Did you see the article in the NYTimes last week? (Gift article) Take the 30-Second Power Test
If you’re a woman over 65, a good test score is the ability to get up no-handed from sitting in a chair 11 or more times. Men 12 or more.
Strength training, (especially squats, which is sitting and standing) will reduce the possibility of falling, and in the event of a fall, reduce the chance of serious injury. It’s definitely good to be able to get up from a chair (or the toilet) without hands, but I initially felt that the bar was set too low.
Building strength can happen quickly, but it requires added weight.
The NYTimes has been publishing articles lately aimed at people who don’t exercise much – or at all. I get it…
Most Americans don’t move their bodies much, and they don’t train for strength. But reading on, the author does promote strength training. Yes, thank you.
Quotes; “… under-dosing” on weights is more threatening to your quality of life than avoiding weights”.
“When we handle older adults with kid gloves and assume they’re not capable of certain moves and weights, we’re opening up the door to continued decline. Starting off light is fine… But if you don’t ramp up from there, you can’t achieve what you need.”
What do you need? What do you want?
For years programs and classes have been promoting weight loss.
Some are all about high heart rate intervals, or HIIT. There are also those promoting low intensity long duration workouts, or “fat burning”, low intensity steady state, or LISS. Either is fine for some percentage of training, but the MOST important aspect of training is strength.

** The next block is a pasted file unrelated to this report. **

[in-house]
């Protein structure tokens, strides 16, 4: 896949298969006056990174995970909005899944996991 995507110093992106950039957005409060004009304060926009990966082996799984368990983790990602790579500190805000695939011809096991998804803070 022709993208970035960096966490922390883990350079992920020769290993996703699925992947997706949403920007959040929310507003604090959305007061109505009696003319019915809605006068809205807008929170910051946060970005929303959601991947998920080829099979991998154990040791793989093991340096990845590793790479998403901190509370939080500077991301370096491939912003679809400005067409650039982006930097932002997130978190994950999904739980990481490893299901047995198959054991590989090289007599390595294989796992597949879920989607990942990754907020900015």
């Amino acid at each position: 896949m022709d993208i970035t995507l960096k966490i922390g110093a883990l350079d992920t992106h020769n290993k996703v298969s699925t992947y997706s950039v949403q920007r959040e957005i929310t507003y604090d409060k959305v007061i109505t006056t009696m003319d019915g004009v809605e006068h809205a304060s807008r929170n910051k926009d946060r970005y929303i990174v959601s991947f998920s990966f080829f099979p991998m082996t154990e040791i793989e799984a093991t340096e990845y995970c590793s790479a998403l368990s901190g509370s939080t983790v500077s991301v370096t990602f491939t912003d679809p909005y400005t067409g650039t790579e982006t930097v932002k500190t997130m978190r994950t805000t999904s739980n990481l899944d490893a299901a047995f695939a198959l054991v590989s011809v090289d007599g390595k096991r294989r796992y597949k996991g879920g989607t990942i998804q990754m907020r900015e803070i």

Use dumbbells, kettlebells, barbell, or body weight. A weighted backpack, or a bucket or rocks. Train strength.
Like almost everyone else, I exercised in my 20s -40s+ all cardio all the time, running every day to get smaller. I compared myself to the slimmest woman everywhere I went, during my infrequent occasions at a gym it was only the treadmill and bike. Hesitation and fear of lifting weights was dispelled after several back injuries, when I realized that I needed and wanted to be strong. Forget smaller. I wanted to push, pull, and lift stuff.
I’m the old lady that I’ve been training for.
I’m stronger and more powerful at 70 than I was at 40.
I’m training not just to find out how much I can lift, but that’s cool too.
I like the way my strong body looks and functions.
I’m training for a lot of fun in my old lady years (which means NOW), to keep healthy joints to play, crawl, run, hike, ski, climb, and leap with my 6 kids, spouses, and 13 young grandkids, and also to impress my teenage grandsons when they challenge me to an arm wrestling competition…WOW Gami! And yes, I want to be able to be strong enough stand up from a chair or toilet forever.
Women need to prioritize strength training. Period.
Ladies, keep lifting for every reason. Get strong. Stay strong.
✅Lift heavy. Progressive overload: adding weight and reps over time.
✅Rest and recover between heavy lifts, and between workouts.
✅Eat healthy carbs, fat, and add more protein to your diet to aid recovery. Nutrition is your rocket fuel.
✅Be thoughtful and consistent with programming. *The boring stuff works*
✅Train with body weight, barbell, kettlebells, dumbbells, sandbags, hell, use a bucket of rocks, or a loaded backpack.
✅Get a coach. (Me)
Get strong. Stay strong.
Ladies keep lifting for every reason.
Iron Ladies is coming…stay tuned.